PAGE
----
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Rakham Tarik Al-Asmari Identity
Rakham Tarik Al-Asmari
Name Rakham Tarik Al-Asmari
Full name Rakham ibn Tarik ibn Siran Al-Asmari
راكهام بن طارق بن سيرين الأسمري
Sex Male Male
Born 17 October, 1949, Chicago, Illinois, United States United States
Spouse Nalisha Shakim Abu Shakra
(m. 1968-present)
Children Hassen Rakham Al-Asmari (b. 1971)
Shamara Rakham Al-Asmari (b. 1973)
Malik Rakham Al-Asmari (b. 1977)
Parents Zakir Siran Al-Asmari (father)
Mirah Kamarri Zuabi (mother)
Home Al-Asmari Estate, Coat of Arms of the Al-Asmari Family Thameen, Seal of Kings Kings
Functions Businessman
Economics professor
Politician
Party affiliation Dirigist Party
Languages English (primary), Arabic, Persian, French, Spanish, Chinese
Religious
stance
Muslim

Rakham ibn Tarik ibn Siran Al-Asmari (Arabic: راكهام بن طارق بن سيرين الأسمري) (born 17 October, 1949 in Chicago) is a wealthy American-born businessman who migrated to the Lovia in the 1990s with his family seeking new economic opportunities for his business; Algebra. His serves as a part-time economics professor at universities throughout Lovia, most notable being at the Nobel University in Noble City, Sylvania. Following the 2014 federal elections, Rakham was selected to serve as the Minister of Agriculture under the Abrahams I Government, replacing Charles Alexander Bennett, who became Minister of Energy and Resources after the elections. In 2015, Rakham founded the Dirigist Party of Lovia, and is seeking to expand his party's influence in Lovian politics in the coming years.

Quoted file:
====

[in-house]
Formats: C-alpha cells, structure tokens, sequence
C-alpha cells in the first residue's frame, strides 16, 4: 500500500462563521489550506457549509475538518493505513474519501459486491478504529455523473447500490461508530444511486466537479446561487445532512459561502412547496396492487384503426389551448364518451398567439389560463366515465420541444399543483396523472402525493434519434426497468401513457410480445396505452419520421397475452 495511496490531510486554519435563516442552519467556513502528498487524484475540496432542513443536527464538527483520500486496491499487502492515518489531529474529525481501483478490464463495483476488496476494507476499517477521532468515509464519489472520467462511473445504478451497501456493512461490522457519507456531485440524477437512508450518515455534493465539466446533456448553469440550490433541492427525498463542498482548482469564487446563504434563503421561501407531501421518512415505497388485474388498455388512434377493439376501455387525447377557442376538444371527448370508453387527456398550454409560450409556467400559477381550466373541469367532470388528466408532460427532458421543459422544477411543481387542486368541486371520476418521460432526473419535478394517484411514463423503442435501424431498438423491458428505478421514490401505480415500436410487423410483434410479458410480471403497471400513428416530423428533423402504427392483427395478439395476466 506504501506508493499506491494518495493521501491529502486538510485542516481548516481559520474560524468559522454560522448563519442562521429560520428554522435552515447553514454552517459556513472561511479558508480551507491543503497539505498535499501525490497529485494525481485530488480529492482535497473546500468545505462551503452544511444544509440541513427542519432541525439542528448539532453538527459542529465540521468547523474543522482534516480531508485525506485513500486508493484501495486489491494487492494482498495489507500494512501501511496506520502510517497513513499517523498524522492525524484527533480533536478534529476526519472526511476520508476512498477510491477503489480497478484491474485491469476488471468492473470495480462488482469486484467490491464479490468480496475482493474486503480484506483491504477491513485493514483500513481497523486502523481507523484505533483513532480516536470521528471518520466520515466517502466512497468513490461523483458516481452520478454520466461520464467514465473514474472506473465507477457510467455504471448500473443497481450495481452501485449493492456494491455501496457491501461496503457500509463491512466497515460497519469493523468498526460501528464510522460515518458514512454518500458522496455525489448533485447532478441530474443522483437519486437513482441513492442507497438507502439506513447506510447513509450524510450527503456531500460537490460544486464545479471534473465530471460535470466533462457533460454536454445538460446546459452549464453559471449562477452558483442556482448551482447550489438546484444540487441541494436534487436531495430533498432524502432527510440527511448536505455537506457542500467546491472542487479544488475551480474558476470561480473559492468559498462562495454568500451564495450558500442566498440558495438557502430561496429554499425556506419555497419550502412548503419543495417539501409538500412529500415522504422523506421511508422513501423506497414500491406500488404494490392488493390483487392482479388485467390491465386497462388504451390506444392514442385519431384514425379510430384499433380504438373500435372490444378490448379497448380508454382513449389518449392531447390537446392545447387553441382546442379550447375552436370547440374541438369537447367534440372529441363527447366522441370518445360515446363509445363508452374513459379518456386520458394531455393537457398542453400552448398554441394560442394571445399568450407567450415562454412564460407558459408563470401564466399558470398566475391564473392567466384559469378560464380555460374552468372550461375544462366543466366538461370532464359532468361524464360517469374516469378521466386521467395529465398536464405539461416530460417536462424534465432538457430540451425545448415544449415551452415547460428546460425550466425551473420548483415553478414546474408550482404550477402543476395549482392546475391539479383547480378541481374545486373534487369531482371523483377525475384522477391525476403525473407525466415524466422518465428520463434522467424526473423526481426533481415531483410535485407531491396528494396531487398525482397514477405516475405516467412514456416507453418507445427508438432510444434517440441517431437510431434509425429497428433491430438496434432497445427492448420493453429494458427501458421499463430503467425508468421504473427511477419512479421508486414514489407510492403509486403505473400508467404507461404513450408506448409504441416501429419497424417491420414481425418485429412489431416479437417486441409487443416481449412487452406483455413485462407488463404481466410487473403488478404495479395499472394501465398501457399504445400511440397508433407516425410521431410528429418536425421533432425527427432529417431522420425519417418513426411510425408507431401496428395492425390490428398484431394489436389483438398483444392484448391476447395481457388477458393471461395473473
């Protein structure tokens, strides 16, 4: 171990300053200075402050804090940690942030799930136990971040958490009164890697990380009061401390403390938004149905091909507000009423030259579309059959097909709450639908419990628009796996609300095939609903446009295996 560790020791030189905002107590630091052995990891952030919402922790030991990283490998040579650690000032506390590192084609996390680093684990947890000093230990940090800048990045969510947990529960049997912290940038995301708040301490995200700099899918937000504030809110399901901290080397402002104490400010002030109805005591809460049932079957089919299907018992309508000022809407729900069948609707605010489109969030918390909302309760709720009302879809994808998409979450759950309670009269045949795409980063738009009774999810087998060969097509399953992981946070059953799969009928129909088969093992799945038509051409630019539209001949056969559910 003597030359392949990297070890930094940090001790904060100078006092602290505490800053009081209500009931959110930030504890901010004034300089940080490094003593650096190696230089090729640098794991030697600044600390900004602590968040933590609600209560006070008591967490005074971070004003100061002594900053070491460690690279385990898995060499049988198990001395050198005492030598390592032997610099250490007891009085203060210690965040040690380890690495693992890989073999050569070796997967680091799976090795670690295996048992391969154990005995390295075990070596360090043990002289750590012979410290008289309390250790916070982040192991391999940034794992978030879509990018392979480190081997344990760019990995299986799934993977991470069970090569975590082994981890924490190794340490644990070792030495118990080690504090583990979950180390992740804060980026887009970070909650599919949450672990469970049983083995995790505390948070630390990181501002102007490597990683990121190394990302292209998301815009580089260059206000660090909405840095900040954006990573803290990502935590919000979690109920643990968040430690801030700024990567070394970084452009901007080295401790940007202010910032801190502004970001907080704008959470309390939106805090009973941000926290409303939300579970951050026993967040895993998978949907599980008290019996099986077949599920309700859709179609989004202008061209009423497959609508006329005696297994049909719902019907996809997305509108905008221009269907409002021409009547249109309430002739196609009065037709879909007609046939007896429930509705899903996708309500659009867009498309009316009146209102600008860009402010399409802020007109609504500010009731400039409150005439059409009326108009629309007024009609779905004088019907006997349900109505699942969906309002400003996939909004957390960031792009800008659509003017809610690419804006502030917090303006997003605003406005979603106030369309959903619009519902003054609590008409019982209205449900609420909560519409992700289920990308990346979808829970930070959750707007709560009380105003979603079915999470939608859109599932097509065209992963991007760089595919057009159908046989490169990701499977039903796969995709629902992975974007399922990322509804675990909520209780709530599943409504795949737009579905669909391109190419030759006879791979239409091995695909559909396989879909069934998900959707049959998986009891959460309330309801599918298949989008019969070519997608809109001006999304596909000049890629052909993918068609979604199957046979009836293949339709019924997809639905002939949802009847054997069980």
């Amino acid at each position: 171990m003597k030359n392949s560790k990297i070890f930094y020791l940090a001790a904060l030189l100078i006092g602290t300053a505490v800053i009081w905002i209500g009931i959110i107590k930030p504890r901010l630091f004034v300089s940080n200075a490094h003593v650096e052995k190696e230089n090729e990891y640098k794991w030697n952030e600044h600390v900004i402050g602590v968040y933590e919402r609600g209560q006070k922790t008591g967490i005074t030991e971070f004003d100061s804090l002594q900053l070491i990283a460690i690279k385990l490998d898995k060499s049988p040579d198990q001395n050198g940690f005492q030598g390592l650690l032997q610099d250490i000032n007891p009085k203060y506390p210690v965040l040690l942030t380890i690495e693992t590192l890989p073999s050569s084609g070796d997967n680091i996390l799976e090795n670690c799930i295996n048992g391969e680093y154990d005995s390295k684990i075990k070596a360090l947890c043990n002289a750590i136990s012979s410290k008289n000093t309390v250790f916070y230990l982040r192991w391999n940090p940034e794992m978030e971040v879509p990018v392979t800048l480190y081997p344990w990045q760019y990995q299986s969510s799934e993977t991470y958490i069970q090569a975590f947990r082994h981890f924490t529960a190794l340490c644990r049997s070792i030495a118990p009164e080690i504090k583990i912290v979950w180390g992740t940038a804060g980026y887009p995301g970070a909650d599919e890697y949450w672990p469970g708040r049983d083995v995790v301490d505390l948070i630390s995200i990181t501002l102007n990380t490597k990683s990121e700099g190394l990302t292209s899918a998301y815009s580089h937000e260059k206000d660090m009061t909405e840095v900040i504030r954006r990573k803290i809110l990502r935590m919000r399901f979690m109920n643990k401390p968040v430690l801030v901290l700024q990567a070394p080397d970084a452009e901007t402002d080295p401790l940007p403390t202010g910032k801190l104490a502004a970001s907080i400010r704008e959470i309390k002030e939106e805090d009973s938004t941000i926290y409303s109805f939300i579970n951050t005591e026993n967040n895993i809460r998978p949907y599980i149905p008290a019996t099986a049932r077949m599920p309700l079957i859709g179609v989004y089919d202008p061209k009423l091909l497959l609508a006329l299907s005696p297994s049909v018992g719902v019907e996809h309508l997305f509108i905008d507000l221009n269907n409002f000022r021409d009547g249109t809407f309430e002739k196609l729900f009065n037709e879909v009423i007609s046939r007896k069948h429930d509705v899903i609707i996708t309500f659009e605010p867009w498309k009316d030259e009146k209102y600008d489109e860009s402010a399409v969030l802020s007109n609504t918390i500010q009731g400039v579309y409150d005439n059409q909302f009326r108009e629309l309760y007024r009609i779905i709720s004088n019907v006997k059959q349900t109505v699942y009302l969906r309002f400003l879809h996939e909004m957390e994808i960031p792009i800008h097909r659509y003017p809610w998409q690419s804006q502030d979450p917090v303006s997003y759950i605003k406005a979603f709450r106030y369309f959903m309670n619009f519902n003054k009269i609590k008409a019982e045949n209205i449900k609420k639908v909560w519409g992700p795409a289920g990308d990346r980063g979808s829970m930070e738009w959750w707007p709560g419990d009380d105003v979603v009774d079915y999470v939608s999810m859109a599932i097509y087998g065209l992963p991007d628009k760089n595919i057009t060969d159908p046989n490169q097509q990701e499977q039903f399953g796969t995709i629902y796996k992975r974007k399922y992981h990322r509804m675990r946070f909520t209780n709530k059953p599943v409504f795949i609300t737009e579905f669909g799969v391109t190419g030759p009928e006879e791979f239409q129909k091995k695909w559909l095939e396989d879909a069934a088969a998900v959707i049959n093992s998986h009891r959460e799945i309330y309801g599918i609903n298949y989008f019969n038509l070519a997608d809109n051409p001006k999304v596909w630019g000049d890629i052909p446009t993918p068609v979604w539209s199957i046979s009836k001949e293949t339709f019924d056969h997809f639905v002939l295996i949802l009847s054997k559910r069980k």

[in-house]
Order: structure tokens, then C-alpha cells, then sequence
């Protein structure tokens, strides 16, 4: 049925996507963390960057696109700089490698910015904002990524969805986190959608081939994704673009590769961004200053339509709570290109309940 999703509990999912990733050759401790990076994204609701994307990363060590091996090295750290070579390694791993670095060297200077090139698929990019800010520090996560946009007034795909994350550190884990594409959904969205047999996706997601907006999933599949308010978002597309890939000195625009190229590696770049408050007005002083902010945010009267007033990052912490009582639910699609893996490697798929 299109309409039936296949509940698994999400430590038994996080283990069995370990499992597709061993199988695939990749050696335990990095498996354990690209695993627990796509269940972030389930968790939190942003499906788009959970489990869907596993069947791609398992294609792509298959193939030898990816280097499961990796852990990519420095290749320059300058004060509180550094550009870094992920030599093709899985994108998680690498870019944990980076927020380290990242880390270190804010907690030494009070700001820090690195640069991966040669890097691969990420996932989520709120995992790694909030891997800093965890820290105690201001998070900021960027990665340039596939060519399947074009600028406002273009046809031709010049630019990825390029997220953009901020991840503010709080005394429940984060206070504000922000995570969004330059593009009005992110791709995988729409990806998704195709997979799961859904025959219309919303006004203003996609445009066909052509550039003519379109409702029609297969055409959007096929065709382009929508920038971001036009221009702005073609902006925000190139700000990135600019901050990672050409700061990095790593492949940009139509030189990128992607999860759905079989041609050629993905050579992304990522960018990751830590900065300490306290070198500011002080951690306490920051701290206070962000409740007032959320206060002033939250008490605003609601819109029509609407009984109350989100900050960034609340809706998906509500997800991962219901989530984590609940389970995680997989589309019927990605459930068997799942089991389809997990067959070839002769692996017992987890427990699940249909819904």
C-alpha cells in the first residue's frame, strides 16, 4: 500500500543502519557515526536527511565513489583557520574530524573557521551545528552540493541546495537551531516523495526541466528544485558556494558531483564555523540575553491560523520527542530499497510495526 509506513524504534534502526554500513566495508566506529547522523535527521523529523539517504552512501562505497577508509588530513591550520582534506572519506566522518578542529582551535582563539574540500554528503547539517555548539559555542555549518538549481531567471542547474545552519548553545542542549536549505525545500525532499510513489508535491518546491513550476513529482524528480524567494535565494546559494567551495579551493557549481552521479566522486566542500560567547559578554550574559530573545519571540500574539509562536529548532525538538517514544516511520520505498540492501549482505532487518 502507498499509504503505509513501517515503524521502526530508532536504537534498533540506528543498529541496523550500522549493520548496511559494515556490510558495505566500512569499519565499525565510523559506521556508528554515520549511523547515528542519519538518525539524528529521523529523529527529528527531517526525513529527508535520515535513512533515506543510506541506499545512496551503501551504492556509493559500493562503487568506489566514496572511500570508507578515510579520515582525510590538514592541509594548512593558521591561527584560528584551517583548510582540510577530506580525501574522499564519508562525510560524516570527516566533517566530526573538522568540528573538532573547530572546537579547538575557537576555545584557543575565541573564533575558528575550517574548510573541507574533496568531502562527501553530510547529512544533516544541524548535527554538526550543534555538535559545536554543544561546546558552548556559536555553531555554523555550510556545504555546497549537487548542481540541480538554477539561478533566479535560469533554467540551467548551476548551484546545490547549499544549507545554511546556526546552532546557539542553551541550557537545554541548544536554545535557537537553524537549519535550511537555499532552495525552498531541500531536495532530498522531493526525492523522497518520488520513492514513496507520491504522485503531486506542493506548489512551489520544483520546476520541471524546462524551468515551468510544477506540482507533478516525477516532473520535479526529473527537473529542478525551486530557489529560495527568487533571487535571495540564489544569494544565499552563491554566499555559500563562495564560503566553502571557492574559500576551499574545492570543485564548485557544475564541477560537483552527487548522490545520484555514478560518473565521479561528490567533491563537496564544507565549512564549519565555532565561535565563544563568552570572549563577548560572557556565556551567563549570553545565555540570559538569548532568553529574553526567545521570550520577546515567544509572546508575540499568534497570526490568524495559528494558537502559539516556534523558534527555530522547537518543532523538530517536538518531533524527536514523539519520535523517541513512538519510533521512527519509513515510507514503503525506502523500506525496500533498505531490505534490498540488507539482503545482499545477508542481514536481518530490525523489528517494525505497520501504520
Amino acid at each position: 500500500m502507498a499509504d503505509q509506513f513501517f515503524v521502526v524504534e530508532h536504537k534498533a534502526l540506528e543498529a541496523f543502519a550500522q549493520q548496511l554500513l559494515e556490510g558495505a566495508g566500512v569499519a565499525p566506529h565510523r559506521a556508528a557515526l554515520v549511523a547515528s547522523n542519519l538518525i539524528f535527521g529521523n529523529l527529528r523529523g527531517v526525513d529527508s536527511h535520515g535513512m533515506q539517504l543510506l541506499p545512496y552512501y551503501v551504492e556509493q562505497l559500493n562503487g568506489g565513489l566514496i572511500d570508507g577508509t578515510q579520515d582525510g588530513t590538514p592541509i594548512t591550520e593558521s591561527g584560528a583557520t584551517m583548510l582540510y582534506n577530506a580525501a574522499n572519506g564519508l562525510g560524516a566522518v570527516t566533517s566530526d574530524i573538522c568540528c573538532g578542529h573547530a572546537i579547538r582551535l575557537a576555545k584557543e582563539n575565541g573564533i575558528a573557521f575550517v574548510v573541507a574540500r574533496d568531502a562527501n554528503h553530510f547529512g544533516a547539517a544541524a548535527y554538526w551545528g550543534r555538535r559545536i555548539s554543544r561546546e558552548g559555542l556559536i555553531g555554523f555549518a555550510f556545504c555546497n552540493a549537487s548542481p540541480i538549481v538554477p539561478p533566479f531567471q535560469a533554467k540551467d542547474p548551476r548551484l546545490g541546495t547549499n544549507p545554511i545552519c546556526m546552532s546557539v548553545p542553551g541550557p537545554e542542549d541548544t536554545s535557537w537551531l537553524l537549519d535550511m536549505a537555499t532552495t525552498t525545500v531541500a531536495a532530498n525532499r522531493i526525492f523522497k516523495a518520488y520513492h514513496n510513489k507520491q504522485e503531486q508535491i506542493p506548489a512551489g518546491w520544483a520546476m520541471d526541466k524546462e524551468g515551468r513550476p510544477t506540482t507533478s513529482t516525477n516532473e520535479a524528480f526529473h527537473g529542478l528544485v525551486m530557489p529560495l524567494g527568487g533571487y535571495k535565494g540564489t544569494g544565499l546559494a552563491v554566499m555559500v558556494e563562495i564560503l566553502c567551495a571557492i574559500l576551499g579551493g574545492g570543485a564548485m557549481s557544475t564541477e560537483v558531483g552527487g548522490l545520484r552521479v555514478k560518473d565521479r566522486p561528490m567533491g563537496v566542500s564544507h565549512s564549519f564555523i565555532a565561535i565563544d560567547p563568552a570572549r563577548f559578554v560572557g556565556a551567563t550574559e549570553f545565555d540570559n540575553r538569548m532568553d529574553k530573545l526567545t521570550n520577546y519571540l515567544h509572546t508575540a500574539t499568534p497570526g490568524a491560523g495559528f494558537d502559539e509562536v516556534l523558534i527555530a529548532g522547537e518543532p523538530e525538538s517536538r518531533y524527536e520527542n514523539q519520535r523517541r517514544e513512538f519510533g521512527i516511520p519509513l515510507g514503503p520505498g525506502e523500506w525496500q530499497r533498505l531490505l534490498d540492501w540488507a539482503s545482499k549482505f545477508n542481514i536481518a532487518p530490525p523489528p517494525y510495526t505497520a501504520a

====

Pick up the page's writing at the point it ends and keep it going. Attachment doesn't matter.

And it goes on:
BiographyEdit

Early Life and EducationEdit

Rakham Tarik Al-Asmari was born on 17 October, 1949, in the city of Chicago, Illinois, to Zakir Siran Al-Asmari, a construction worker; and Mirah Kamarri Zuabi, an accountant at the Bank of Chicago. His family was well-to-do as far as other African-American families were concerned, and lived in the district of Bronzeville. His father was a member of the Nation of Islam, and wanted his son to do well for himself in the climate of the time. He was home-schooled until 1962, when he was sent to Catholic private school, De La Salle Institute, which was located within Bronzeville. He was attacked for his beliefs in Islams, and teachers threatened to fail him if he didn't convert to Christianity. His father told him to persevere, and to claw his way to success, stating that he had a chance neither he nor his father had.

With the pressure to satisfy his father's dreams, and to get through school without compromising on his beliefs, Rakham joined a gang in school which was made up of fellow Muslim students who had enough with the threats and attacks because of their beliefs. The gang got into fights with other students, and caused trouble for the teachers as they refused to obey them. In July 1964, Rakham got into a fist-fight another student, and broke his nose. In September of that year, Rakham witnessed a brutal beating of a fellow Muslim that had just entered, and fueled by hate and anger, Rakham went after them. He stole his father's gun and upon catching the assailants, shot one dead, and wounded three others. The incident was reported to the police immediately by neighbors, and Rakham was sent to the Cook County Juvenile Detention Center.